Frequently Asked Questions

Do contact us if we have not answered all your questions


1. Why do we need to control deer numbers?

Truly wild habitats for wildlife no longer exists in the UK, as we use the countryside to produce food, crops, graze animals, grow trees for a wide range of leisure activities and of course the road systems to enable us to do so. This means that deer have to share the land with us and, as beautiful as they are, man and beast will not always make good bed fellows. 

Increased deer populations can lead to the loss of woodland biodiversity, including the change of/decline of certain species of fauna and flora. Increased deer numbers can also be responsible for the damage to timber and arable crops – and other commercial activities.

Increased numbers can also lead to deer venturing further for food, as each deer requires up to 1.5 tonnes a year.  They begin to enter the suburbs and this puts them and the public in extreme danger of  traffic accidents.  They are also not popular when found to be eating plants from domestic gardens.

2. What numbers are required to be culled?

20 percent is the considered guidelines, although deer vehicle collisions take care of 1 in every five deer killed. It is estimated that 350,000 deer are culled in the UK every year. Despite this number, the population is still increasing.

3. Why are we seeing an increase in our deer population?

Deer is abundant in our woodland, fields and even towns, more than at any time in the last 1,000 years.  With a conservative estimate putting the figure at 1.5 million. However, 2 million is viewed as more realistic.  Warmer winters are partly to blame, greater connectivity between green spaces and increased winter crops have all contributed to soaring deer numbers.

4. Is culling good for the deer?

Yes, is the answer.  It is important to manage their numbers to ensure their welfare. Firstly, to ensure we allow them to live on the land and controlling numbers is the only way this will happen.  Secondly, we need to ensure there is enough food and that they are not malnourished or suffer from starvation. To protect them from road traffic accidents and to ensure they don’t upset the farmer with damage to crops and trees and to protect against other creatures sharing their habitat from the results of over grazing.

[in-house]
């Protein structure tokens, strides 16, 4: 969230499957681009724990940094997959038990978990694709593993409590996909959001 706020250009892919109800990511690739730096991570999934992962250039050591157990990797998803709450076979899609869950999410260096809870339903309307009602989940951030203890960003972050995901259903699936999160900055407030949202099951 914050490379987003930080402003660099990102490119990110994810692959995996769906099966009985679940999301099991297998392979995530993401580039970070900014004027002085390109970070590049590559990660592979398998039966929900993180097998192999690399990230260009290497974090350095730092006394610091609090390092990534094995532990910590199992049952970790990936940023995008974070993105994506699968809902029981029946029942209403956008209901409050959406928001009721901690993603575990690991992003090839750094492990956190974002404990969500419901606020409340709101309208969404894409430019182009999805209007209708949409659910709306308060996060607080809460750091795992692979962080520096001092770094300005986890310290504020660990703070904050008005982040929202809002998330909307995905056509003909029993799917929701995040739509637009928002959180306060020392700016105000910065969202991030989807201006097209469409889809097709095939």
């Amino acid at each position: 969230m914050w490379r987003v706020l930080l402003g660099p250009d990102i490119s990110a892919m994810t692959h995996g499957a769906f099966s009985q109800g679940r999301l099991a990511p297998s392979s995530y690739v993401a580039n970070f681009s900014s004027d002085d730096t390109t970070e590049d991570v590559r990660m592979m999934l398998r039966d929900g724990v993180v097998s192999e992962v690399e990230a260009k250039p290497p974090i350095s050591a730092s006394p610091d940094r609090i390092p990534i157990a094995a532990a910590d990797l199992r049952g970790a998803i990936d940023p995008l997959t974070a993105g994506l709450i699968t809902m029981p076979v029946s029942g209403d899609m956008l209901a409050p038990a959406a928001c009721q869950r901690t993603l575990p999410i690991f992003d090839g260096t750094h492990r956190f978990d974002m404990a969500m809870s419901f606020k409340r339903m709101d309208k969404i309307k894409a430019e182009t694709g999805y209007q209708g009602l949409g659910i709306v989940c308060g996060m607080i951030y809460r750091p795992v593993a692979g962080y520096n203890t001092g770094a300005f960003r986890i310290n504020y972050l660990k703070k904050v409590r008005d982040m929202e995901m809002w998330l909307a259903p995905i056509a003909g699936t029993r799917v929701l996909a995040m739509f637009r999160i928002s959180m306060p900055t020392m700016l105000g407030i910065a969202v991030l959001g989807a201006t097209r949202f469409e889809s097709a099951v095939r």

5. What methods are used to reduce deer population sizes in England?

The effective way to reduce the population is to cull the mature female (collaboratively if herding species).  This should be conducted from a ‘made for purpose’ elevated a-frame which is camouflaged. so that the deer cannot see or smell the stalker.  This ensures the animal is not put under any stress before it expires. 

The position needs to be elevated so that the ammunition used heads downwards towards the ground.  A bullet can travel quite a distance and so the stalker must ensure that if the bullet does not make contact with the deer, it is stopped from traveling where it could injure or kill a by-stander or another animal.

6. I have seen an injured/dead deer by the roadside. Who should I contact?

In the first instance you should advise the Police, especially if the animal is causing an obstruction on the highway. You could also contact your local council or the Highways Agency.

7. How many deer related collisions are there in the UK?

The Deer Initiative (DI) reported that there are up to 75,000 deer-vehicle collisions in the UK each year, resulting in 400-700 human injuries and several fatalities to people.  An estimated 14,000 vehicles will incur significant damage, imposing further costs up to £50M.

8. What is the worst time of the year for deer activity on the roads?

April to June is considered a high-risk time, as the animals are mobile looking for new territories. In terms of the times of day during this time it would be worse dawn and dusk when they are more active.

8. What should we look out for when it comes to deer on the road?

You need to be aware that if you see a deer cross the road, there may well be others behind them. This is because deer tend to travel in groups.  Where it is possible, it is beneficial to use full beam when driving in the countryside (unless a vehicle is coming towards you), this is because the headlight beam tends to illuminate their eyes.

However, if you see a deer it is at the point that you should dim your lights.  It is true of any animal, wild or domestic, that they will be startled by the sudden light and a deer is likely to freeze rather than getting out of your way and clearing the road.

It is wise not to over-swerve in order to miss the deer.  Sadly, if a collision seems inevitable, it is best to have full control of the vehicle. The alternative could see you and your vehicle end up leaving the road which could be highly dangerous.  (This is not the case for motorcyclists, as their best action is avoidance).

Try to come to a ‘stop’ as far away from the animal as possible to enable it to leave the roadside without too much panic.

9. What deer species live in the UK?

There is six species in the UK – Red and Roe Deer (native), Fallow Deer, sika, munjac and Chinese water deer.

10. What are the open seasons for deer management in England?

  • Red stags – 1st Aug to 30th April
  • Red hinds – 1st Nov to 31st March
  • Sika stags – 1st Aug to 30th April
  • Sika hinds – 1st Nov to 31st March
  • Fallow bucks – 1st Aug to 30th April
  • Fallow does – 1st Nov to 31st March
  • Roe bucks – 1st April to 31st Oct
  • Roe does – 1st Nov to 31st March
  • Chinese water deer – 1st Nov to 31st March
  • Muntjac – All year

If you have any other questions, which have not been answered here, do contact us.